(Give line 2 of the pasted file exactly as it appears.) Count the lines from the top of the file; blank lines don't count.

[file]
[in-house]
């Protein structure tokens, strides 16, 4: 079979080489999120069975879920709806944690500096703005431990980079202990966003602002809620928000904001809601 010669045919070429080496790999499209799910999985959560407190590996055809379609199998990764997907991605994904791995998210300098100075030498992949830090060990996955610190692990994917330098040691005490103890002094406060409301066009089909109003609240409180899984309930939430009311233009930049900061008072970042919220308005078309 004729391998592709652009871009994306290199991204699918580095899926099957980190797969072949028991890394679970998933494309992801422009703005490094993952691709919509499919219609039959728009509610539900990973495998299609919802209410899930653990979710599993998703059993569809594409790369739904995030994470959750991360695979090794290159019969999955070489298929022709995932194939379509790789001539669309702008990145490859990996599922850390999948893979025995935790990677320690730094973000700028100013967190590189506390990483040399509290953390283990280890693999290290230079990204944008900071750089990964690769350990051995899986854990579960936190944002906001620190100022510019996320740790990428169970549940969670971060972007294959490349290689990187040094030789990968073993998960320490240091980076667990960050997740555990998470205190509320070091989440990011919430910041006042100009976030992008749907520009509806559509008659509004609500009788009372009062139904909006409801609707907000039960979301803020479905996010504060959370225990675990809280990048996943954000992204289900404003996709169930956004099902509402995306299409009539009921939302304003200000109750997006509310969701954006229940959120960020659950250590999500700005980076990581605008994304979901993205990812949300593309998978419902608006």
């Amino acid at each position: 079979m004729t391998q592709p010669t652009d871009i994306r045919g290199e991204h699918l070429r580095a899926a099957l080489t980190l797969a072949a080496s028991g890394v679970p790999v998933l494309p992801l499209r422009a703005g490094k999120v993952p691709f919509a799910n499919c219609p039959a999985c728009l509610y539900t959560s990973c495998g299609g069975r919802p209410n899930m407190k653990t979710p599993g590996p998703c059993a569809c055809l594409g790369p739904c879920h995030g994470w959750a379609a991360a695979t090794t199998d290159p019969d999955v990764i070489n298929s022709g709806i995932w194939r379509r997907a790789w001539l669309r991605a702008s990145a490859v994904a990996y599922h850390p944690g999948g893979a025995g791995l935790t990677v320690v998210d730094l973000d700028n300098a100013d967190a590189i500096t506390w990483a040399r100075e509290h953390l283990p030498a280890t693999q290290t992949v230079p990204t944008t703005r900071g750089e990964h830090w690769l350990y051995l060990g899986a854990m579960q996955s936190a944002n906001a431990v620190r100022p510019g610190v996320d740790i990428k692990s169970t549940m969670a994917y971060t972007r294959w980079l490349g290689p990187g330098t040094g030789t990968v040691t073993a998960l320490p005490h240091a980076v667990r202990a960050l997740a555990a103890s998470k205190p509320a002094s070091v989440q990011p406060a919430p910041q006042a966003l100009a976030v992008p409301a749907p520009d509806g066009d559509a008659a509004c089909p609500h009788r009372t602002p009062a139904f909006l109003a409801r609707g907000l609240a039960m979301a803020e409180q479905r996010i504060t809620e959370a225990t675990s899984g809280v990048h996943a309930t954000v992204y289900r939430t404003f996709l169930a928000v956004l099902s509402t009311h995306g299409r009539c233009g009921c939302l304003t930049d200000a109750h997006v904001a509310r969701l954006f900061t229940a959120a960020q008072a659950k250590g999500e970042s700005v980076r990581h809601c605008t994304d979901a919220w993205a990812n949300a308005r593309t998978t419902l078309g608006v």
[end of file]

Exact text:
């Protein structure tokens, strides 16, 4: 079979080489999120069975879920709806944690500096703005431990980079202990966003602002809620928000904001809601 010669045919070429080496790999499209799910999985959560407190590996055809379609199998990764997907991605994904791995998210300098100075030498992949830090060990996955610190692990994917330098040691005490103890002094406060409301066009089909109003609240409180899984309930939430009311233009930049900061008072970042919220308005078309 004729391998592709652009871009994306290199991204699918580095899926099957980190797969072949028991890394679970998933494309992801422009703005490094993952691709919509499919219609039959728009509610539900990973495998299609919802209410899930653990979710599993998703059993569809594409790369739904995030994470959750991360695979090794290159019969999955070489298929022709995932194939379509790789001539669309702008990145490859990996599922850390999948893979025995935790990677320690730094973000700028100013967190590189506390990483040399509290953390283990280890693999290290230079990204944008900071750089990964690769350990051995899986854990579960936190944002906001620190100022510019996320740790990428169970549940969670971060972007294959490349290689990187040094030789990968073993998960320490240091980076667990960050997740555990998470205190509320070091989440990011919430910041006042100009976030992008749907520009509806559509008659509004609500009788009372009062139904909006409801609707907000039960979301803020479905996010504060959370225990675990809280990048996943954000992204289900404003996709169930956004099902509402995306299409009539009921939302304003200000109750997006509310969701954006229940959120960020659950250590999500700005980076990581605008994304979901993205990812949300593309998978419902608006």